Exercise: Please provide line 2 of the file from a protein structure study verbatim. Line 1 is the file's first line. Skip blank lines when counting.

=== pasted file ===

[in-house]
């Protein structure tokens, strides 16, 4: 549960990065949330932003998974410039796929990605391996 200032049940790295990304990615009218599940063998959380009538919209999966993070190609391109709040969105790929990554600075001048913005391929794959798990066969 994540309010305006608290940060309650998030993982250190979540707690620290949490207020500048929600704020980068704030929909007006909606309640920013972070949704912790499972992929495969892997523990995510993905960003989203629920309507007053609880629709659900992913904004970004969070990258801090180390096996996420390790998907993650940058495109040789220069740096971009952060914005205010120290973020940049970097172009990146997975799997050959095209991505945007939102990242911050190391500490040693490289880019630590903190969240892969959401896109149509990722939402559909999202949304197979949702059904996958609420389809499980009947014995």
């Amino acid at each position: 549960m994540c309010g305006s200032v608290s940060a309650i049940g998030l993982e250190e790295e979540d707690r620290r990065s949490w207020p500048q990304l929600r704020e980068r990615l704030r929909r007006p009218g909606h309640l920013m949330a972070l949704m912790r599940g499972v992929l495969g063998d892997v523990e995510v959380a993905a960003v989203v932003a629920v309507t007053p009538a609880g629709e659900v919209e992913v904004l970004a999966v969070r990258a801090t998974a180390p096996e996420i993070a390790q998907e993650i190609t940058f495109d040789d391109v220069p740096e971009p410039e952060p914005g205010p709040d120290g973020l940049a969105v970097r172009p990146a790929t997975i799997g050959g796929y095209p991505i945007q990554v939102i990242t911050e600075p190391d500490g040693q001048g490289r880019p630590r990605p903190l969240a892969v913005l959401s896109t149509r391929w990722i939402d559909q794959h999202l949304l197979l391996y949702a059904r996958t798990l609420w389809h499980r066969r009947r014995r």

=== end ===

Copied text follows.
């Protein structure tokens, strides 16, 4: 549960990065949330932003998974410039796929990605391996 200032049940790295990304990615009218599940063998959380009538919209999966993070190609391109709040969105790929990554600075001048913005391929794959798990066969 994540309010305006608290940060309650998030993982250190979540707690620290949490207020500048929600704020980068704030929909007006909606309640920013972070949704912790499972992929495969892997523990995510993905960003989203629920309507007053609880629709659900992913904004970004969070990258801090180390096996996420390790998907993650940058495109040789220069740096971009952060914005205010120290973020940049970097172009990146997975799997050959095209991505945007939102990242911050190391500490040693490289880019630590903190969240892969959401896109149509990722939402559909999202949304197979949702059904996958609420389809499980009947014995």